What does cadence mean?

Definitions for cadenceˈkeɪd ns

Here are all the possible meanings and translations of the word cadence.

Princeton's WordNet

  1. meter, metre, measure, beat, cadence(noun)

    (prosody) the accent in a metrical foot of verse

  2. cadence(noun)

    the close of a musical section

  3. cadence, cadency(noun)

    a recurrent rhythmical series


  1. cadence(Noun)

    Balanced, rhythmic flow.

  2. cadence(Noun)

    The measure or beat of movement.

  3. cadence(Noun)

    The general inflection or modulation of the voice.

  4. cadence(Noun)

    A progression of at least two chords which conclude a piece of music, section or musical phrases within it. Sometimes referred to analogously as musical punctuation.

  5. cadence(Noun)

    A fall in inflection of a speakeru2019s voice, such as at the end of a sentence.

  6. cadence(Noun)

    A dance move which ends a phrase.

    The cadence in a galliard step refers to the final leap in a cinquepace sequence.

  7. cadence(Noun)

    The rhythm and sequence of a series of actions.

  8. cadence(Noun)

    The number of steps per minute.

  9. cadence(Noun)

    The number of revolutions per minute of the cranks or pedals of a bicycle.

  10. cadence(Verb)

    To give a cadence to.

  11. cadence(Verb)

    To give structure to.

  12. cadence(Noun)

    A chant that is sung by military personnel while running or marching; a jody call.

  13. Cadence(ProperNoun)

    from the word cadence, taken to use in the 2000s.

  14. Origin: From cadence, from cadenza, from cadentia.

Webster Dictionary

  1. Cadence(noun)

    the act or state of declining or sinking

  2. Cadence(noun)

    a fall of the voice in reading or speaking, especially at the end of a sentence

  3. Cadence(noun)

    a rhythmical modulation of the voice or of any sound; as, music of bells in cadence sweet

  4. Cadence(noun)

    rhythmical flow of language, in prose or verse

  5. Cadence(noun)

    see Cadency

  6. Cadence(noun)

    harmony and proportion in motions, as of a well-managed horse

  7. Cadence(noun)

    a uniform time and place in marching

  8. Cadence(noun)

    the close or fall of a strain; the point of rest, commonly reached by the immediate succession of the tonic to the dominant chord

  9. Cadence(noun)

    a cadenza, or closing embellishment; a pause before the end of a strain, which the performer may fill with a flight of fancy

  10. Cadence(verb)

    to regulate by musical measure

  11. Origin: [OE. cadence, cadens, LL. cadentia a falling, fr. L. cadere to fall; cf. F. cadence, It. cadenza. See Chance.]


  1. Cadence

    In Western musical theory, a cadence is, "a melodic or harmonic configuration that creates a sense of repose or resolution [finality or pause]." A harmonic cadence is a progression of two chords that concludes a phrase, section, or piece of music. A rhythmic cadence is a characteristic rhythmic pattern that indicates the end of a phrase. Cadences give phrases a distinctive ending that can, for example, indicate whether the piece is to continue or has concluded. An analogy may be made with punctuation, Weaker cadences act as "commas" that indicate a pause or momentary rest, while a stronger cadence acts as a "period" that signals the end of the phrase or sentence. A cadence is labeled more or less "weak" or "strong" depending on its sense of finality. While cadences are usually classified by specific chord or melodic progressions, the use of such progressions does not necessarily constitute a cadence—there must be a sense of closure, as at the end of a phrase. Harmonic rhythm plays an important part in determining where a cadence occurs. Cadences are the main method used in tonal music to create the sense that one pitch is the tonic or central pitch of a passage or piece. Edward Lowinsky thought that the cadence was the "cradle of tonality."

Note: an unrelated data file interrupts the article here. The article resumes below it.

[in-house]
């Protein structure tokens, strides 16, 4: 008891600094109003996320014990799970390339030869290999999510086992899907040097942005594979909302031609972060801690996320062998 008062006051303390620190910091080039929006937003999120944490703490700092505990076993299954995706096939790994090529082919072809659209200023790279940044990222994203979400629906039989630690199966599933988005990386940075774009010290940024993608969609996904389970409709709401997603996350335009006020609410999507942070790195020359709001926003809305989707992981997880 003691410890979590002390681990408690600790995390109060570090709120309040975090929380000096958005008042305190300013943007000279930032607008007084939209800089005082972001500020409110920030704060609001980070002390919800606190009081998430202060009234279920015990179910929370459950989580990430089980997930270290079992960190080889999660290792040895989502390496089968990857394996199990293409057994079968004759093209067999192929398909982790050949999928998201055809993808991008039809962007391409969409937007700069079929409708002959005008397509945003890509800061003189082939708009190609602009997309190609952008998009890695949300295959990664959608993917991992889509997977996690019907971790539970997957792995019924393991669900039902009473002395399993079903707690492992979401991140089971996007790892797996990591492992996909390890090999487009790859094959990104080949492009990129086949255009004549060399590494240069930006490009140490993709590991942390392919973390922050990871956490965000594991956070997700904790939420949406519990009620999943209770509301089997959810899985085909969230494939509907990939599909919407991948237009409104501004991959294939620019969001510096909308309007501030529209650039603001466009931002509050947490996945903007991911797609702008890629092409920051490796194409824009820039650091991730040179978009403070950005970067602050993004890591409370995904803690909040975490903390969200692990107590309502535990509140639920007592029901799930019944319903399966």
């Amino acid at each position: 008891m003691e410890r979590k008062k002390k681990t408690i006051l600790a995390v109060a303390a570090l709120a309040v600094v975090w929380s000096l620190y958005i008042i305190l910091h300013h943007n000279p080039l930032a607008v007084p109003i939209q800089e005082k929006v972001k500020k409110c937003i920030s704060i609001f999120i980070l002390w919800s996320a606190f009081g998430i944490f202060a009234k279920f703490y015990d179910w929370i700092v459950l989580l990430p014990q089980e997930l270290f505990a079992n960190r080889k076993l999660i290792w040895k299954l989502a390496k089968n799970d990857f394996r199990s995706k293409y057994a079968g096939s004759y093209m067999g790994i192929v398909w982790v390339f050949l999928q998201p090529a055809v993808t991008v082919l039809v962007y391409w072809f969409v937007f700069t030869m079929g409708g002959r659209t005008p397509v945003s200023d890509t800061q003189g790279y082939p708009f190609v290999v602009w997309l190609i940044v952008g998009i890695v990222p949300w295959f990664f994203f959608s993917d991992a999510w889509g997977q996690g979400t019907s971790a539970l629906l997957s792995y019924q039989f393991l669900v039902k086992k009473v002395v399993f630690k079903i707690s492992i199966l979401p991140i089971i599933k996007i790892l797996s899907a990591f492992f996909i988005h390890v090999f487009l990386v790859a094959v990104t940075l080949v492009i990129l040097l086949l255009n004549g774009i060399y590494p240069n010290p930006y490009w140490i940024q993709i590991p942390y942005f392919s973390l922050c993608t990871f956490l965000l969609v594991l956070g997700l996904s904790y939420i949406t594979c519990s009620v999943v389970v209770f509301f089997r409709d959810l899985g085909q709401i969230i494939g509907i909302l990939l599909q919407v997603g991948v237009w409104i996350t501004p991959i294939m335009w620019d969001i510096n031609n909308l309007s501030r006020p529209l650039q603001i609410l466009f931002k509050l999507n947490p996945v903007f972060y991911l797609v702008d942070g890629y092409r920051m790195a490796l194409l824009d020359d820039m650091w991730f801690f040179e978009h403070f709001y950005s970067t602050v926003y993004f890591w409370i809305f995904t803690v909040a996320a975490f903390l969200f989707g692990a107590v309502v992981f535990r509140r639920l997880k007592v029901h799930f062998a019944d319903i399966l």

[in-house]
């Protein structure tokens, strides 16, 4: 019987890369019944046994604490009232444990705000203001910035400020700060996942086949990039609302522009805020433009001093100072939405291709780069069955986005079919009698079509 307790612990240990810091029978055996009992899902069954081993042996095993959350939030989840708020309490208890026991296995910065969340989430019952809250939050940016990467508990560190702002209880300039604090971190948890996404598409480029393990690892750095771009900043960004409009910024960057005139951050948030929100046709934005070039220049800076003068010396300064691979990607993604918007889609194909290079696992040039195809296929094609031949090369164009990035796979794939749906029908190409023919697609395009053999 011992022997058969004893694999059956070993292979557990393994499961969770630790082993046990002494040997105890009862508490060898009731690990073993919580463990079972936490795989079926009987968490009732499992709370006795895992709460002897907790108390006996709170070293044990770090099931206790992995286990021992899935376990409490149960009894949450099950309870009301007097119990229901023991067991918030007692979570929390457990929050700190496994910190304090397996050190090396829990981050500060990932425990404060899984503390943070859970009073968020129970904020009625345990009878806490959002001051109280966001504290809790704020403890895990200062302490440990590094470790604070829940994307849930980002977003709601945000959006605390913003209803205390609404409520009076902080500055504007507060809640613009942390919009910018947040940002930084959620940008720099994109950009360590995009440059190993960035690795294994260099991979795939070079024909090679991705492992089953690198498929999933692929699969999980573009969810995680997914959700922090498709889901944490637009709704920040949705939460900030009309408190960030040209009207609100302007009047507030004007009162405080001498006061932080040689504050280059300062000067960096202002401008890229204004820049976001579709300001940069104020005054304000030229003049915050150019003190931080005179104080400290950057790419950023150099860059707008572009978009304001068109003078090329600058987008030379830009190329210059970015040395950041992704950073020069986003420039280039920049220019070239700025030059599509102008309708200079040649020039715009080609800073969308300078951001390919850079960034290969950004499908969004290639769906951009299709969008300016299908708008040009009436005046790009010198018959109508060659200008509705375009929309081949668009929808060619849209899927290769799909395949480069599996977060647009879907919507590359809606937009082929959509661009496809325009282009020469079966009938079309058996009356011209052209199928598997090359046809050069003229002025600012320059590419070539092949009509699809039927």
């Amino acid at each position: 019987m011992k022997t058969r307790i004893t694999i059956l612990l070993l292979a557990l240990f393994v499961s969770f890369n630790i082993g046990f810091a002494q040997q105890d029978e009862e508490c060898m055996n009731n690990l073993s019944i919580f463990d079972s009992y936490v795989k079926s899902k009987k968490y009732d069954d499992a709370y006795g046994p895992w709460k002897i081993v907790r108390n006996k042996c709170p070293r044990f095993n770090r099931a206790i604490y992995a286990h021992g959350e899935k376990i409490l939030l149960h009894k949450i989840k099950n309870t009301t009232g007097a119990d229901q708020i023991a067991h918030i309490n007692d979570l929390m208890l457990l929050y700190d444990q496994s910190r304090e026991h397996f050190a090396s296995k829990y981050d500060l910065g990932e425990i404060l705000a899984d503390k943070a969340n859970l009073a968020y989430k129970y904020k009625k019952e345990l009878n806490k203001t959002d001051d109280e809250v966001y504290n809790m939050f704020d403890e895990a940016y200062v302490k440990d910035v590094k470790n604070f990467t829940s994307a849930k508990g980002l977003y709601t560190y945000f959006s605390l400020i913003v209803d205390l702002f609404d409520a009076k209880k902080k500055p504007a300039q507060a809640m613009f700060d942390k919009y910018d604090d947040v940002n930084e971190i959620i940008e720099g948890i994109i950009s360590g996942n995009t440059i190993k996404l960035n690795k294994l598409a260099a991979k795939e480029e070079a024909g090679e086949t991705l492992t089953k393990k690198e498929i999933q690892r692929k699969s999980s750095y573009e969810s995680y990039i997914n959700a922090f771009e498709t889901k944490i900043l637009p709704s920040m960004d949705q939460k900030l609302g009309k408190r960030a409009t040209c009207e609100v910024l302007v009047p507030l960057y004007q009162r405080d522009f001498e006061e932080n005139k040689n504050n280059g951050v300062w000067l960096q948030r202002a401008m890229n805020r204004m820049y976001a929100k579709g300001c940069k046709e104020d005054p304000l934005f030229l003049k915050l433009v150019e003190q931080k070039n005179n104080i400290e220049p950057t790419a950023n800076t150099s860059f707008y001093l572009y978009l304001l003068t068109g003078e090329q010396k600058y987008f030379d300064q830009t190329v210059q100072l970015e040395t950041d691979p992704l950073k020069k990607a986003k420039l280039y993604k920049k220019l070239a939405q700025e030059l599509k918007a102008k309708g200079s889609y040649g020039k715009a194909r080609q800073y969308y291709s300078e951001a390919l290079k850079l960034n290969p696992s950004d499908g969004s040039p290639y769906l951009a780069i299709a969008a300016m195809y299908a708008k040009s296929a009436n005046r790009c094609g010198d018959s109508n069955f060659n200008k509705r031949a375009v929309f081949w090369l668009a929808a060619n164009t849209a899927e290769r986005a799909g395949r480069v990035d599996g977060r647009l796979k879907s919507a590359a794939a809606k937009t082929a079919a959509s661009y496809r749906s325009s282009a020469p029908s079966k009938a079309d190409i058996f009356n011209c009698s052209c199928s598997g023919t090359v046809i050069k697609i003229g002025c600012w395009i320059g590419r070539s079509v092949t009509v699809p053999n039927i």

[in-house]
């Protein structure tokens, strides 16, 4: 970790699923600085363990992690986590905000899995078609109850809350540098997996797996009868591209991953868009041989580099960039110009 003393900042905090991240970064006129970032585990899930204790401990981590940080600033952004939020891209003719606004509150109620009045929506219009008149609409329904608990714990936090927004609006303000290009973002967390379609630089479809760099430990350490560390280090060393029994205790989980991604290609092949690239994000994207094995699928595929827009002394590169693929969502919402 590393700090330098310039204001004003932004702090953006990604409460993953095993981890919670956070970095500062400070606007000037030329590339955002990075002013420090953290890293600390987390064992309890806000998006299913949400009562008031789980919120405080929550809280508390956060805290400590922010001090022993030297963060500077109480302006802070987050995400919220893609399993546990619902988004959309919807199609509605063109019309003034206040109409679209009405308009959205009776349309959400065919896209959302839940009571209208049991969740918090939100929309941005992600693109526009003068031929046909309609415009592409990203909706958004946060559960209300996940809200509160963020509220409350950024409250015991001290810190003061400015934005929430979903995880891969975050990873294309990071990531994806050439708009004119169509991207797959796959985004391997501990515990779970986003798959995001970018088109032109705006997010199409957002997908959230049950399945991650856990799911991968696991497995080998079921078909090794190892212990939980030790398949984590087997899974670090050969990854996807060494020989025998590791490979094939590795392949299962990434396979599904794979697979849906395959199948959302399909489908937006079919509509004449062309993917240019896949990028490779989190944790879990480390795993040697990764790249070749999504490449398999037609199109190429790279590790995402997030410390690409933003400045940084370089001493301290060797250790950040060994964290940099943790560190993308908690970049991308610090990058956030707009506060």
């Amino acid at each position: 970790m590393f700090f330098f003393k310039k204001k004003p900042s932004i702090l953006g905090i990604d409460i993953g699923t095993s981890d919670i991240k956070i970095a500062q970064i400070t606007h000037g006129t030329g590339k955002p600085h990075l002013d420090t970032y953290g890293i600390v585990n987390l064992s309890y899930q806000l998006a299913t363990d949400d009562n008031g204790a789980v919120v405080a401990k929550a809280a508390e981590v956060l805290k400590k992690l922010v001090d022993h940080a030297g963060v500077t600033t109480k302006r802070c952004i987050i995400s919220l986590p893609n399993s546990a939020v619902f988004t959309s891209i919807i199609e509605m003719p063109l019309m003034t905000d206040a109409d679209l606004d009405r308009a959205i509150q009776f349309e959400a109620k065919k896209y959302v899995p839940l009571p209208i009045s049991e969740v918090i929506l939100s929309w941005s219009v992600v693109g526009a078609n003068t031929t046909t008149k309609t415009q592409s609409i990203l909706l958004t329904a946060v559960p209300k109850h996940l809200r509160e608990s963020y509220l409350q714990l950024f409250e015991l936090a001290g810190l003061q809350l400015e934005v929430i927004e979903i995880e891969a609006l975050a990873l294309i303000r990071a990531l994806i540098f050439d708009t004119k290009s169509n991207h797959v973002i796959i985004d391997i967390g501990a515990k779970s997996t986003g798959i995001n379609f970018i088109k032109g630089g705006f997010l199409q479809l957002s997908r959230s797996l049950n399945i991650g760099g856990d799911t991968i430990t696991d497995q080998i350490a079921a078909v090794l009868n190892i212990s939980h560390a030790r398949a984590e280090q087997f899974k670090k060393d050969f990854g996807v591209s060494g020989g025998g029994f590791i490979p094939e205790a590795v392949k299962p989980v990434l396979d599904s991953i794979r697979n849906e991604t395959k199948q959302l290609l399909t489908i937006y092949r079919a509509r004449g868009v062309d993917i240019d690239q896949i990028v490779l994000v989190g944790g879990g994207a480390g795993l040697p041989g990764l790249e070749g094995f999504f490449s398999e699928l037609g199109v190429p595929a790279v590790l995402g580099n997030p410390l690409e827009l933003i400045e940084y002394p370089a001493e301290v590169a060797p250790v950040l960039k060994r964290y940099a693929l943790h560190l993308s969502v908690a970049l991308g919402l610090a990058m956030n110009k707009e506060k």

Chambers 20th Century Dictionary

  1. Cadence

    kā′dens, n. the fall of the voice at the end of a sentence: tone, sound, modulation.—adj. Cā′denced, rhythmical.—n. Cā′dency, regularity of movement: (her.) the relative status of younger sons.—adj. Cā′dent (Shak.), falling.—n. Caden′za, a flourish given by a solo voice or instrument at the close of a movement. [Fr.—L. cad-ĕre, to fall.]

Suggested Resources

  1. cadence

    Song lyrics by cadence -- Explore a large variety of song lyrics performed by cadence on the Lyrics.com website.


  1. Chaldean Numerology

    The numerical value of cadence in Chaldean Numerology is: 8

  2. Pythagorean Numerology

    The numerical value of cadence in Pythagorean Numerology is: 8

Sample Sentences & Example Usage

  1. Jim Carrey:

    I ’m in the process of shedding layers of persona at this time in my life, so I ’m very happy to here for these guys and watch these guys enter this world and create these characters who are looking to create a cadence and a persona and something that will draw people's attention to them ….

Images & Illustrations of cadence

  1. cadencecadencecadence

Translations for cadence

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"cadence." Definitions.net. STANDS4 LLC, 2018. Web. 22 Mar. 2018. <https://www.definitions.net/definition/cadence>.

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